This is a guide to help you properly heal your tattoo. If you are experiencing anything that requires urgent attention please call us immediately or contact a doctor.


After your tattoo is completed, your artist will bandage your tattoo. Leave the bandage on for one to two hours. When you take the bandage off, wash it with very warm water (as hot as is comfortable) and mild liquid hand soap (Dr. Bronner’s, Dial, just no perfumed or exfoliating body washes). Pat it dry gently with a paper towel, and let it air dry the rest of the way (never scrub the tattoo with a towel or sponge). Then you will apply a very small amount of Aquaphor Ointment or plain, unscented skin lotion (we recommend Aveeno, Lubriderm, Curel, or any of their generics) to the tattoo, just enough to lightly moisturize. A nice thin amount will be enough. Do not slather a big, thick coat of product over it; just enough for it to stay moist and flexible. If you are using Aquaphor, you can switch to a plain fragrance-free lotion after the first few days.


  • Every day from then on, you will wash the tattoo in the morning and at night, and apply lotion 3 times a day or so, or whenever the tattoo feels dry or tight.
  • Always wash your hands before touching the tattoo.
  • DO NOT apply Vaseline, Neosporin, Bacitracin, or any other medicated or perfumed product to your tattoo.
  • After a few days, the tattoo will form a thin scab over it, and in about a week the scab will begin to flake off in the shower. DO NOT pick or scratch at the scab, just keep it clean and moist and the scabs will all fall off by themselves in about two weeks. Picking any of the scabs off will cause faded color and damage to the skin.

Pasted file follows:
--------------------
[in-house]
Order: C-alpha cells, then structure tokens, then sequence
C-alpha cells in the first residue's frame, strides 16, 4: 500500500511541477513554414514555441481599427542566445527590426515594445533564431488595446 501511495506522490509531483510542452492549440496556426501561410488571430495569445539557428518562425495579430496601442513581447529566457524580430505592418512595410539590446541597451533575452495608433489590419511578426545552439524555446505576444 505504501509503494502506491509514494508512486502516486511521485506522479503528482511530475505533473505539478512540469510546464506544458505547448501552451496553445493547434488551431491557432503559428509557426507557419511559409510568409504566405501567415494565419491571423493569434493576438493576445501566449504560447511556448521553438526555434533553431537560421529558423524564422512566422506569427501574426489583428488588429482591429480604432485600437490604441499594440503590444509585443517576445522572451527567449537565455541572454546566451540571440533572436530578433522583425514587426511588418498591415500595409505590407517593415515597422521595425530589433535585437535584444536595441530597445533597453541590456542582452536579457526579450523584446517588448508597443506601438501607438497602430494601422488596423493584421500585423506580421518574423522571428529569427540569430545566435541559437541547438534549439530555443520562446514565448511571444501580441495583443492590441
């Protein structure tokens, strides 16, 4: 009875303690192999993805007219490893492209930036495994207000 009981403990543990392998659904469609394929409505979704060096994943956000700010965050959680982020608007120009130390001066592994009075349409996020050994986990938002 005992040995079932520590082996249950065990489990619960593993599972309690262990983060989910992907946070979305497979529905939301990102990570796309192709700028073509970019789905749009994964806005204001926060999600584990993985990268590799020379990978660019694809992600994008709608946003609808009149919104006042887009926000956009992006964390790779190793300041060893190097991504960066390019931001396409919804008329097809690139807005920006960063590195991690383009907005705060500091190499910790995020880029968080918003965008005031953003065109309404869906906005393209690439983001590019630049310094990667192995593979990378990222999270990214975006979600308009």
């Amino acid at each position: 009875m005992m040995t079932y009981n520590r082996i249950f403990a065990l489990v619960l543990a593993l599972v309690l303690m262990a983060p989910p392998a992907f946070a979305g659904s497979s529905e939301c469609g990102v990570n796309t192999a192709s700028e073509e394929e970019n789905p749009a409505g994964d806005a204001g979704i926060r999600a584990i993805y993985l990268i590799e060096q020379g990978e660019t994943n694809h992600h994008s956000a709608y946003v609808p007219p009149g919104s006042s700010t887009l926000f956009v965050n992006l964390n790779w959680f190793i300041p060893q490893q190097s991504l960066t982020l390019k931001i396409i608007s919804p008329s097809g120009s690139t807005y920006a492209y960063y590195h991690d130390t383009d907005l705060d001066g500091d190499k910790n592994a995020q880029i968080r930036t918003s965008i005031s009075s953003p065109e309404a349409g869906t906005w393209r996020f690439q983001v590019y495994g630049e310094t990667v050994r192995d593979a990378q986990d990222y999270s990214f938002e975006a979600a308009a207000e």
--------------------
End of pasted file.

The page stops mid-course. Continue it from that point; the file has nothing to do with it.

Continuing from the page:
During healing DO NOT:

  • Wrap the tattoo after the first night (wearing breathable clothes over it is fine as long as they are not causing friction. (Keeping tattoos wrapped in plastic or bandages will stop air from getting to the tattoo, slow healing, and possibly create a breeding ground for bacteria)
  • Submerge the tattoo in water. This means baths, pools, and oceans. Regular showering is fine.
  • Expose it to strong sunlight such as a day at the beach or other long-term outdoor activities. A few minutes outside here and there won’t hurt.
  • Shave over the tattoo or pick at it.

When all the scabs fall off and the skin feels smooth again to the touch, it is all healed and you can shave over it again, and swim and everything else. Sometimes after the scab falls off there is a secondary shiny, raised or waxy coat over the tattoo. This is just another healing layer of skin. Continue to moisturize it and it will smooth out by itself over time.


Some of our artists will provide you with a Tegaderm (also known as Saniderm or Tattooderm) bandage. This method of healing is a little different, so it’s essential to follow these steps. Tegaderm is a sterile, breathable, waterproof, germ-proof barrier to protect your new tattoo. Tegaderm will protect your tattoo from contamination and will also protect your clothes and sheets from excess ink, blood, and fluid that are the normal by-products of healing a tattoo. You can shower normally while healing, but please still abstain from swimming or submerging your tattoo in bodies of water.

  1. Your artist will bandage your new tattoo with Tegaderm. He will provide you with a second bandage. Leave the original bandage on overnight.